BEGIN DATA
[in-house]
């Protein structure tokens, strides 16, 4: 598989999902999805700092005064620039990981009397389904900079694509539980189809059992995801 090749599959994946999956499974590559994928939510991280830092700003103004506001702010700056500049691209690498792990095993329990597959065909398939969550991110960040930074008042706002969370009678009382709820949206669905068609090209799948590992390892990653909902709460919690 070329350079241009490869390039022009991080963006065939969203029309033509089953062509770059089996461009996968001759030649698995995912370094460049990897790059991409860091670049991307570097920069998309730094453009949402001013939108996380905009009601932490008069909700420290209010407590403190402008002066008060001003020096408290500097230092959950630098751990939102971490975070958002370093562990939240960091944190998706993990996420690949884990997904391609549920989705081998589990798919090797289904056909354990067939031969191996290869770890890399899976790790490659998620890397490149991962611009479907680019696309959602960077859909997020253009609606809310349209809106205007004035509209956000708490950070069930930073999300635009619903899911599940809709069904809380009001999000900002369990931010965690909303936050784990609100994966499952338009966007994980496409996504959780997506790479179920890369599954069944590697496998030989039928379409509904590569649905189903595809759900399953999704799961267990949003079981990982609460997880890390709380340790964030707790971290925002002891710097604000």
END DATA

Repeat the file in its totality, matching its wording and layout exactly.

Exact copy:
[in-house]
């Protein structure tokens, strides 16, 4: 598989999902999805700092005064620039990981009397389904900079694509539980189809059992995801 090749599959994946999956499974590559994928939510991280830092700003103004506001702010700056500049691209690498792990095993329990597959065909398939969550991110960040930074008042706002969370009678009382709820949206669905068609090209799948590992390892990653909902709460919690 070329350079241009490869390039022009991080963006065939969203029309033509089953062509770059089996461009996968001759030649698995995912370094460049990897790059991409860091670049991307570097920069998309730094453009949402001013939108996380905009009601932490008069909700420290209010407590403190402008002066008060001003020096408290500097230092959950630098751990939102971490975070958002370093562990939240960091944190998706993990996420690949884990997904391609549920989705081998589990798919090797289904056909354990067939031969191996290869770890890399899976790790490659998620890397490149991962611009479907680019696309959602960077859909997020253009609606809310349209809106205007004035509209956000708490950070069930930073999300635009619903899911599940809709069904809380009001999000900002369990931010965690909303936050784990609100994966499952338009966007994980496409996504959780997506790479179920890369599954069944590697496998030989039928379409509904590569649905189903595809759900399953999704799961267990949003079981990982609460997880890390709380340790964030707790971290925002002891710097604000």